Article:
Exclusive Feature: Nicholas Saputra

MAN IN MOTION. The golden boy of Indonesian movies is once more under the spotlight for his latest role in a nominated title for the Sundance Movie Festival. Dressed in Louis Vuitton while on his trip at W Retreat Koh Samui, Nicholas Saputra opens up to Reza Idris on what acting actually means, his travel notes on Peru and Cuba, and his growing curiosity over the European motion picture industry



Nicholas Saputra counts in as one of the few Indonesian thespians that have become household names in the country. Kick-starting his acting career by playing the leading male role in Rudy Soedjarwo’s phenomenal teen flick “Ada Apa Dengan Cinta?” (What Happened with Love?) in 2002, he embodied Rangga, an indifferent and aloof high school student who caught up in romance with the “It” girl and fought against terrorism that threatened the safety of his family. Saputra’s performance infectiously swooned thousands of teenagers, largely due to his handsome figure and natural acting knack.

Eleven years later and another fourteen movies under his belt, the German-descent traveler has not lost his charm to mesmerize the present moviegoers. “Postcard from the Zoo,” “Tiga Hari untuk Selamanya” (Three Days for Forever) and “3 Doa 3 Cinta” (3 Prayers 3 Loves) are to name some recent titles in which Saputra successfully secured the covetous leading roles. He even garnered a Citra FFI trophy (Indonesian equivalent to the Oscar Award) for portraying the complex character of title’s namesake in “Gie.”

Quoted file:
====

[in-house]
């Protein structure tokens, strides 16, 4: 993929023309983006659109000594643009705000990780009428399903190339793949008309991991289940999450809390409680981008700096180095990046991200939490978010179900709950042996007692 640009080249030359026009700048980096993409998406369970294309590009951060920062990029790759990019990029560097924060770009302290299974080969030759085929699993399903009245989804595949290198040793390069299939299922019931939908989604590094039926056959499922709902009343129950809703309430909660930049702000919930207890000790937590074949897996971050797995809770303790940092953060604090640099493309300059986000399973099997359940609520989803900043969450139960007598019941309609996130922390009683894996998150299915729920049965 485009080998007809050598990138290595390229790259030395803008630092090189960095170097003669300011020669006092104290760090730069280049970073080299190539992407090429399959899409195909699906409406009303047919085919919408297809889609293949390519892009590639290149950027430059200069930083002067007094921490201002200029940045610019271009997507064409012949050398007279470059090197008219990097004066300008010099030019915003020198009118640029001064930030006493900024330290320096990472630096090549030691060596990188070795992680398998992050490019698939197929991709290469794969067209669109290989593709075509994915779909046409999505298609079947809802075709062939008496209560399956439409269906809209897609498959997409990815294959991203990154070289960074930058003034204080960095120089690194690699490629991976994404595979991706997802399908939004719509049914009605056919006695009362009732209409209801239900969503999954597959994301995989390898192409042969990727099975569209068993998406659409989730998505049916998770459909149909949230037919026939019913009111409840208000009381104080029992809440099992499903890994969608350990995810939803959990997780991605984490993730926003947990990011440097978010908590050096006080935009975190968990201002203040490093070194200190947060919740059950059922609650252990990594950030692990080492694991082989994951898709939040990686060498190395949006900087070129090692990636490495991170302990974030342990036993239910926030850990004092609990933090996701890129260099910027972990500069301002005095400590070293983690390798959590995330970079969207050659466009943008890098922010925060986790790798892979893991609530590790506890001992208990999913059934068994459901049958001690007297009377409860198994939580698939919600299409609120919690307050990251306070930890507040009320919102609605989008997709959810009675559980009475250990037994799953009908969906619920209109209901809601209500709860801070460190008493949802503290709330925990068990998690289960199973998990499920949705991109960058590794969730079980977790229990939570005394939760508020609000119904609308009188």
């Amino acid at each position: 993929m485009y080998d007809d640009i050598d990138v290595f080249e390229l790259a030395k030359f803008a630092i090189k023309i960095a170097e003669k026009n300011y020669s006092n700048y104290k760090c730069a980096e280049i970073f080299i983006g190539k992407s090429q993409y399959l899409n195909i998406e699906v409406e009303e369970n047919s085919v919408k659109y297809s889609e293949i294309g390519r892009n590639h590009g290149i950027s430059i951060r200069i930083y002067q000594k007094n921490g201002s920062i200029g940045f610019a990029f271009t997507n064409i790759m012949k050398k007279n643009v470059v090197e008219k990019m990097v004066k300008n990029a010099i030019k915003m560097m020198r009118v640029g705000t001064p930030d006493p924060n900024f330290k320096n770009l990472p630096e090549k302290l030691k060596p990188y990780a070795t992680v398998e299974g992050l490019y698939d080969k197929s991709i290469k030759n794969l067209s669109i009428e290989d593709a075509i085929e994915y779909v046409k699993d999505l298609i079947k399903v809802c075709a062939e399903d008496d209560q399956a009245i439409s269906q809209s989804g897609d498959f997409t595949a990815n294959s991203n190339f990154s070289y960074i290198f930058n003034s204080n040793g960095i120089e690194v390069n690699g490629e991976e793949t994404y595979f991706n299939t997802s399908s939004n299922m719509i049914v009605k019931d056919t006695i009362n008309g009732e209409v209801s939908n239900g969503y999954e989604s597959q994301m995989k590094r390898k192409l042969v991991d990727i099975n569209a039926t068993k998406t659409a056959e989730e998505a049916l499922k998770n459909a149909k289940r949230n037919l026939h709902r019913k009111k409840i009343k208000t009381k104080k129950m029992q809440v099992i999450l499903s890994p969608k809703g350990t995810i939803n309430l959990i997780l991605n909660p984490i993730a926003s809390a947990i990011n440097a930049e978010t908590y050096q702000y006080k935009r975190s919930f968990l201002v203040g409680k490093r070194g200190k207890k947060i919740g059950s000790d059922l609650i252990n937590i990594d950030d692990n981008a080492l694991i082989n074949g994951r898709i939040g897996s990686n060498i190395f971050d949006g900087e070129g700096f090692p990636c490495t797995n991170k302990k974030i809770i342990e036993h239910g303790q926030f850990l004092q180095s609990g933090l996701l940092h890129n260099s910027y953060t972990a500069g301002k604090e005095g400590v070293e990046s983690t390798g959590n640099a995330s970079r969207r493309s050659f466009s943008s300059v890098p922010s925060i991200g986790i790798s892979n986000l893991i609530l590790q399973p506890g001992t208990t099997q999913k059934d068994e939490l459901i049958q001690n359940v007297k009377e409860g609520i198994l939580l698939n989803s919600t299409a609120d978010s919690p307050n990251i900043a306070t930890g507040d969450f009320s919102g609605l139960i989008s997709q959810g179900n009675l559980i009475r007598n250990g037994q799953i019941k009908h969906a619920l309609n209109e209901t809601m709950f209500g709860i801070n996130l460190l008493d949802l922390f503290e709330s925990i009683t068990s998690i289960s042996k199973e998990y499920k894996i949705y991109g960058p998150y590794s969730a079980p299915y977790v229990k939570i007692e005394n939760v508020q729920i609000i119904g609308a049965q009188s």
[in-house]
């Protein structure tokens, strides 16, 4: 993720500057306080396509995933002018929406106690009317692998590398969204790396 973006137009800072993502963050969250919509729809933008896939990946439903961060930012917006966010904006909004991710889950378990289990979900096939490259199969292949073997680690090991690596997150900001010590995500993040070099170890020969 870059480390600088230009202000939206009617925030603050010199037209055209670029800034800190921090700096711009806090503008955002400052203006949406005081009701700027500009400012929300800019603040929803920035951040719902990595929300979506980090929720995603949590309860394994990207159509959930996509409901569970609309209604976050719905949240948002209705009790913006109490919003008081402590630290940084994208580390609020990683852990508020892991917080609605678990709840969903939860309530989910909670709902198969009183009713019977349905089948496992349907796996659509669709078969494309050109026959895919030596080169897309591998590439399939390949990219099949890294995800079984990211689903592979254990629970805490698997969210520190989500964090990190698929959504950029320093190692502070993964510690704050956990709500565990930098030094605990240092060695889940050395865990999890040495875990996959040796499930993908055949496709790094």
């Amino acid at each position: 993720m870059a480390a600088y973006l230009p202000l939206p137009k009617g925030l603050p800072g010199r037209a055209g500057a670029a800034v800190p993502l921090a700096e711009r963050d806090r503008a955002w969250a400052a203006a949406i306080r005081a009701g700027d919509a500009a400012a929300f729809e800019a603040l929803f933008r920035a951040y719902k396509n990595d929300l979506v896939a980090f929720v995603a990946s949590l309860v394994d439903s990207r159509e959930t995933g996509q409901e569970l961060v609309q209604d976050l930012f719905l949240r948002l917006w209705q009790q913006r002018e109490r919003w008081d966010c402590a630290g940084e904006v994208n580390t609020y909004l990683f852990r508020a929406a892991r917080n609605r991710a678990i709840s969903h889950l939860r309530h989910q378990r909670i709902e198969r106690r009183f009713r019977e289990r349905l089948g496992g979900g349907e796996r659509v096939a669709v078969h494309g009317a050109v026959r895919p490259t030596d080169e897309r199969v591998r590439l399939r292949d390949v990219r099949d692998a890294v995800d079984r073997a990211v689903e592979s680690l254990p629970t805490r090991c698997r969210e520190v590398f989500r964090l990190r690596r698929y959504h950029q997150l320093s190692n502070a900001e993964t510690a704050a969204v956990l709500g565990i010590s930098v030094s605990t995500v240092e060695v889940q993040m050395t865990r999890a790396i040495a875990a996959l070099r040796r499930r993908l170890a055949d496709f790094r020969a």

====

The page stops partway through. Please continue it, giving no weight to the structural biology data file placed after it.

Saputra has also stepped into the international limelight with few of his movies being shown at international events. “Postcard from the Zoo” had a viewing slot in Berlinale (The Berlin International Film Festival). Another flick he scored, “Janji Joni,” (Joni’s Promise) took part in the Sydney Film Festival and Pusan International Film Festival. His latest work in “What They Don’t Talk About When They Talk About Love” got a lot of attention for being the first Indonesian title that notched a nomination for World Cinematic Drama in the Sundance Film Festival 2013.